“Most employers like to see farm experience on a resume. It means you’ve experienced hard work and early or long hours,” she said.
Personally, going from being an employee to managing and motivating the farm’s employees was a rewarding transition for Brossard.
“I’ve learned a lot of people skills. We treat our employees like part of the family. They watch how my brother and I care for our animals and then carry it out themselves,” she said.
Brossard also has grown from her involvement in Farm Bureau.
While working in Madison, she saw it as a way to get reacquainted with Dodge County’s agricultural scene. She soon chaired Dodge County Farm Bureau’s Young Farmer and Agriculturist Committee and sparked change in the county Farm Bureau’s leadership as its first female board director. Today she serves as its secretary/treasurer and coordinates popular events like a fish fry in Juneau that attracts more than 500 people, and the Dodge Dash, a 5K run-walk that takes place at the Brossard Farm.
She says Farm Bureau’s Institute leadership class propelled her involvement on the state level. She won the Excellence in Agriculture competition (for Young Farmer and Agriculturist members working off of the farm) in 2009. More than once she’s been a state finalist in Farm Bureau’s Discussion Meet.
When interviewed for this story in April, Brossard was training for a duathlon (a 3-mile run, followed by a 20-mile bike ride and another two mile run). She brings the same kind of driving enthusiasm to farming and promoting agriculture.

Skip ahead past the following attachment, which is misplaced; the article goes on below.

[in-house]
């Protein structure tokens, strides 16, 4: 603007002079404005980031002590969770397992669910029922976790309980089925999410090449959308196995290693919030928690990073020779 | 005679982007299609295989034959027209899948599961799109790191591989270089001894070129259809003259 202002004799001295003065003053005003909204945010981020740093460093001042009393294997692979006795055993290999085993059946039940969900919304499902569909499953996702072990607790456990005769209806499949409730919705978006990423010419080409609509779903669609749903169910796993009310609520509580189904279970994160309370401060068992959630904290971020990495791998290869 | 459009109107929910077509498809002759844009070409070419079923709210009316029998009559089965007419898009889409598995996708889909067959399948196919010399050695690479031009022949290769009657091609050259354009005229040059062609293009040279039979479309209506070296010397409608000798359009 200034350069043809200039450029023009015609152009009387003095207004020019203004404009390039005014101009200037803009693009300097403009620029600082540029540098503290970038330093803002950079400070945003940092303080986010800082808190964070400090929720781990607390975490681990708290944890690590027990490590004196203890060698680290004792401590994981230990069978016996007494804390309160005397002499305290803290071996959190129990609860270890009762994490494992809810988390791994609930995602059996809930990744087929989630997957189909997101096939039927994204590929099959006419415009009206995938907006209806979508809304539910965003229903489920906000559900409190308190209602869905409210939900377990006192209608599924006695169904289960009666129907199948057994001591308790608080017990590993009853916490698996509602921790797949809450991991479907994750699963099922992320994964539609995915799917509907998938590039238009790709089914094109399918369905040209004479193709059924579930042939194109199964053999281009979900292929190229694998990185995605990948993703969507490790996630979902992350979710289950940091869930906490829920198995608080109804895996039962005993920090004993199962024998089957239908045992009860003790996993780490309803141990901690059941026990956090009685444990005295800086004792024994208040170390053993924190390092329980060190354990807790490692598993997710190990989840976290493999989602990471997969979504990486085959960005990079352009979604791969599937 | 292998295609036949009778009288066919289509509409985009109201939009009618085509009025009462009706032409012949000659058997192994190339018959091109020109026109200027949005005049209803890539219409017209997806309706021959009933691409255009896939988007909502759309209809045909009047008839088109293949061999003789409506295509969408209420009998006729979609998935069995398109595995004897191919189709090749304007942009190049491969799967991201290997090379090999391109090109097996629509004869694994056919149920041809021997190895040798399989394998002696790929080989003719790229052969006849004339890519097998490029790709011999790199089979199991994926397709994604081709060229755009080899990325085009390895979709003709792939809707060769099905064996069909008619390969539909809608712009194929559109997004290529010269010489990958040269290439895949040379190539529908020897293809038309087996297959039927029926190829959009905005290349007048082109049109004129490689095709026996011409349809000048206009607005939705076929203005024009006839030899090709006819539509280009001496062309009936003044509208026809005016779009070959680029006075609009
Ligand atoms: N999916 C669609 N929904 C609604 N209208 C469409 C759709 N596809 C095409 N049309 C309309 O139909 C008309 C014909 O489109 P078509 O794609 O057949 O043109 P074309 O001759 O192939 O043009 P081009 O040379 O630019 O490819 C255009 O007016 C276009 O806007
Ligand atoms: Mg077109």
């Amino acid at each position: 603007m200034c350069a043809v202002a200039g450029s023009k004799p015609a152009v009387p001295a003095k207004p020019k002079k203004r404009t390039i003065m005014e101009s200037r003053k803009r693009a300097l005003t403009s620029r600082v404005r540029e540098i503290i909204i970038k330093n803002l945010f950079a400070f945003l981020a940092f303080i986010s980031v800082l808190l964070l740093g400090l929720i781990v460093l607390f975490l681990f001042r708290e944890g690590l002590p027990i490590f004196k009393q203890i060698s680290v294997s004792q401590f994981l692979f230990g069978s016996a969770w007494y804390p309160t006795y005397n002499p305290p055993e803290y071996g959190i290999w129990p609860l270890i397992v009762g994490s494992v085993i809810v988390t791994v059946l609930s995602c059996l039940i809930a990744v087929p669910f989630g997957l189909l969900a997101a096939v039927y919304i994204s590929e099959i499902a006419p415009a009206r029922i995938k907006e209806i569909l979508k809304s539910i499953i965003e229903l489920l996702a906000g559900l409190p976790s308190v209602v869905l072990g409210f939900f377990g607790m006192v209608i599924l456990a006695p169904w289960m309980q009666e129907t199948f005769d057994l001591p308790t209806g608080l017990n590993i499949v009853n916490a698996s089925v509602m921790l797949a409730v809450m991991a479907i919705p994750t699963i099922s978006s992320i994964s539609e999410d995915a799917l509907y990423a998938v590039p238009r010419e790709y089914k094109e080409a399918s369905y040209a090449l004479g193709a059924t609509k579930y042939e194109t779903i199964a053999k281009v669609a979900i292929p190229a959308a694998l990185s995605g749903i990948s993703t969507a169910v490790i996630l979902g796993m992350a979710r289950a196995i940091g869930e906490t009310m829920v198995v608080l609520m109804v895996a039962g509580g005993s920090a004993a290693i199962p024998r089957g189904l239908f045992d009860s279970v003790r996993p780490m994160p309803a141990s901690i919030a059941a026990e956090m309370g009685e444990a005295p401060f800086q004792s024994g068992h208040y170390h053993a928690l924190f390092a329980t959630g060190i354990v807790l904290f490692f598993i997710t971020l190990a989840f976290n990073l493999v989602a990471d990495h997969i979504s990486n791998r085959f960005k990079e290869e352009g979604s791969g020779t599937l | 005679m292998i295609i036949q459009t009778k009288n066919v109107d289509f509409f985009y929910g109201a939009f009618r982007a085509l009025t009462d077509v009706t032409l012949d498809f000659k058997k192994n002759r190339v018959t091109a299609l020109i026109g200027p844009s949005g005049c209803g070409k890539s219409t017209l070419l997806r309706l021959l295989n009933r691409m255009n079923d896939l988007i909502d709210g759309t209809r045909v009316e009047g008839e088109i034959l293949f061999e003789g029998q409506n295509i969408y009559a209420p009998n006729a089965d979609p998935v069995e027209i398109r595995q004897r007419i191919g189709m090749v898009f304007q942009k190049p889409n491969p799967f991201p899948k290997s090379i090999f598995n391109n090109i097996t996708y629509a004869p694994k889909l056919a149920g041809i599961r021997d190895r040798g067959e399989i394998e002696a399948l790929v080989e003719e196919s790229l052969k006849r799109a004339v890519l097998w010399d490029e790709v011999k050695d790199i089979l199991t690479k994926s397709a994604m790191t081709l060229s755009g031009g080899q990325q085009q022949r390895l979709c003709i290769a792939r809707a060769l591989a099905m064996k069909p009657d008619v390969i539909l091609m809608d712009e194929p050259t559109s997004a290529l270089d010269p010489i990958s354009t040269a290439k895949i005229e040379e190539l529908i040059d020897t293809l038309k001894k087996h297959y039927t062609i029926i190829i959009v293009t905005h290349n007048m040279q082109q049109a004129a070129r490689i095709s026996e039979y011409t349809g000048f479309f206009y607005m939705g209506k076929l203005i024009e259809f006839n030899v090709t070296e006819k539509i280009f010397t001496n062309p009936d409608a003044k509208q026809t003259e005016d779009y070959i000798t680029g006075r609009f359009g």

She proudly gave a tour of a calf barn that was completed last fall. With room for 72 calves, tunnel ventilation with curtain side-walls give the structure a light and airy feel.
“They excel in this setting. We pasteurize the milk we feed them. Calf care is one of the most important parts of a dairy,” she said. “Our goal isn’t to be a 1,000 cow herd. Instead, we focus on production and strive to provide the type of great animal care that makes a good herd.”
This attention to detail is on display at the many farm tours they host.
“Today’s consumer wants to know where their food comes from. I get that. So being more proactive and transparent is important,” she said.
Grocers and chefs from across the nation are often brought to the farm by the Wisconsin Milk Marketing Board.
“Sometimes because our cattle aren’t out on pasture, they assume they aren’t being taken care of, but they leave amazed at how meticulous things can be on a farm,” she said. “The biggest thing my brother and I take away from those tours is how hungry they are for information. They come here not knowing what went into the products they serve. Nor do they know any young people like us who are in this line of work. It really strikes me when they say how much they respect what we do and how it’s done.”
Story by Casey Langan. Original version appeared in the June|July 2015 issue of Wisconsin Farm Bureau Federation’s Rural Route.